Mariëtte Boon, PhD

Mariëtte Boon (1988) has studied Medicine and Biomedical Sciences and received her PhD degree at the dept. Internal Medicine cum laude. During her PhD training, she has set up an interdisciplinary research line on brown adipose tissue biology and its therapeutic potential. She has received several research grants, including grants from the LUMC Board of Directors, Dutch Diabetes Research Foundation, NWO-Rubicon and RICS. Furthermore, she has won several awards for her research, including the prestigious Heineken Young Scientist Award for Medicine 2016. She has published nearly 40 papers, including Nat Med, Nat Commun, Diabetes and Sci Transl Med. She is one of the founders and current chair of the ‘Young Dutch Society for Endocrinology’. Currently, she is combining research with clinical training.

Her research mainly focuses on the potential of energy-combusting brown adipose tissue (BAT) to combat obesity and associated disorders by increased energy expenditure (EE). Obesity is a main risk factor for the development of type 2 diabetes (T2D), but current therapeutic strategies to combat obesity are ineffective in the long term. BAT has recently been recognized to contribute to EE by dissipation of energy stored in glucose and triglycerides as heat. She recently discovered several pharmacological strategies in preclinical models to enhance BAT activity and EE resulting in a reduction of obesity and improved glucose metabolism. An ethnic group that is particularly prone to develop obesity and T2D is the South Asian population, currently comprising approximately 20% of the total world population. They develop T2D at a younger age as well as at a lower BMI. An important contributor is their highly common disadvantageous metabolic phenotype, consisting of central obesity, insulin resistance and dyslipidemia, which is likely caused by a disturbed energy metabolism. Indeed, she has previously shown that healthy lean South Asian men have lower EE as well as less energy combusting BAT as compared to matched white Caucasians. Overall, the goals of her present studies are 1) To study the role of mitochondrial dynamics in BAT function in preclinical models; 2) To identify novel pharmacological strategies to activate BAT in humans; 3) To study whether pharmacological activation and/or recruitment of BAT in overweight pre-diabetic individuals improves whole-body metabolism and reduces metabolic disturbances including dyslipidemia; 4) To assess novel noninvasive tools to assess BAT activity and/or volume in humans; 5) To assess the metabolic consequences of activating BAT in subjects from South Asian descent.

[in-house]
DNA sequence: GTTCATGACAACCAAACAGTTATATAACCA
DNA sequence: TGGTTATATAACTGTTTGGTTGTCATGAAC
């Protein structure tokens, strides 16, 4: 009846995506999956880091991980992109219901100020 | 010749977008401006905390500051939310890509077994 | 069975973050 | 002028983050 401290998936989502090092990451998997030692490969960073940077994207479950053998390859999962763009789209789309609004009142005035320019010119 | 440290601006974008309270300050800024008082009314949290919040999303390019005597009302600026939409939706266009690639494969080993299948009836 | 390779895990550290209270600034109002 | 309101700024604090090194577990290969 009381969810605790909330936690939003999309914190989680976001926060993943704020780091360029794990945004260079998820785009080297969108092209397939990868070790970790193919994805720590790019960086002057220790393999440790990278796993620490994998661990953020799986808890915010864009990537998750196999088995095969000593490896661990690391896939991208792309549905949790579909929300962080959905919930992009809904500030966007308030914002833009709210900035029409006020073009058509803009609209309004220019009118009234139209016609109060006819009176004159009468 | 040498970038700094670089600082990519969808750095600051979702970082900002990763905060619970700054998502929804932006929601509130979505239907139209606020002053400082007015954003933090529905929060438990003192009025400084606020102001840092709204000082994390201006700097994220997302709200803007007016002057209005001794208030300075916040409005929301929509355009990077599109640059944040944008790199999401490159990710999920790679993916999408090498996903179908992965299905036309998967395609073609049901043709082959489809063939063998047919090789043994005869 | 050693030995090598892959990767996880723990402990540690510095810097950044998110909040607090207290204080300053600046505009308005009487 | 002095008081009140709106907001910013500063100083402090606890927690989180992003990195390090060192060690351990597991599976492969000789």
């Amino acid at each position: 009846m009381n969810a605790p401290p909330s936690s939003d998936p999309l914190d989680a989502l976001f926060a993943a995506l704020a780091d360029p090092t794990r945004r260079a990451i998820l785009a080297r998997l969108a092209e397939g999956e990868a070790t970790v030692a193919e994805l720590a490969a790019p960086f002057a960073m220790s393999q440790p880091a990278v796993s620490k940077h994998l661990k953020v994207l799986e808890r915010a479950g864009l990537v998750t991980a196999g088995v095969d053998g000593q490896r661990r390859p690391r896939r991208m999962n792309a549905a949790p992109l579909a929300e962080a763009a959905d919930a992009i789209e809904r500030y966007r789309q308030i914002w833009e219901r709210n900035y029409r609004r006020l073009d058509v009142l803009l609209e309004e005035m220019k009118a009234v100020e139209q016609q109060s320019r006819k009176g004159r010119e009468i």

Selected publications
1. Boon MR & Berbée JFP & Khedoe PPSJ & Bartelt A et al: Brown fat activation reduces hypercholesterolaemia and protects from atherosclerosis development. Nat Commun 2015; 6:6356.
2. Van Dam AD et al: Salsalate activates brown adipose tissue in mice. Diabetes 2015;64: 1544-54.
3. Boon MR et al: Tracing human brown fat. Nat Med 2015; 21: 667-668
4. Geerling JJ & Boon MR et al: Metformin lowers plasma triglycerides by promoting VLDL-triglyceride clearance by brown adipose tissue in mice. Diabetes 2014; 63: 1-12.
5. Bakker LEH & Boon MR et al: Brown adipose tissue volume in healthy lean south Asian adults compared with white Caucasians: a prospective, case-controlled observational study. Lancet Diabetes Endocrinol 2014; 2: 210-217.
6. Boon MR et al: Cannabinoid 1 receptor blockade diminishes obesity and dyslipidemia via peripheral activation of brown adipose tissue. FASEB J 2014; 28: 5361-5375.

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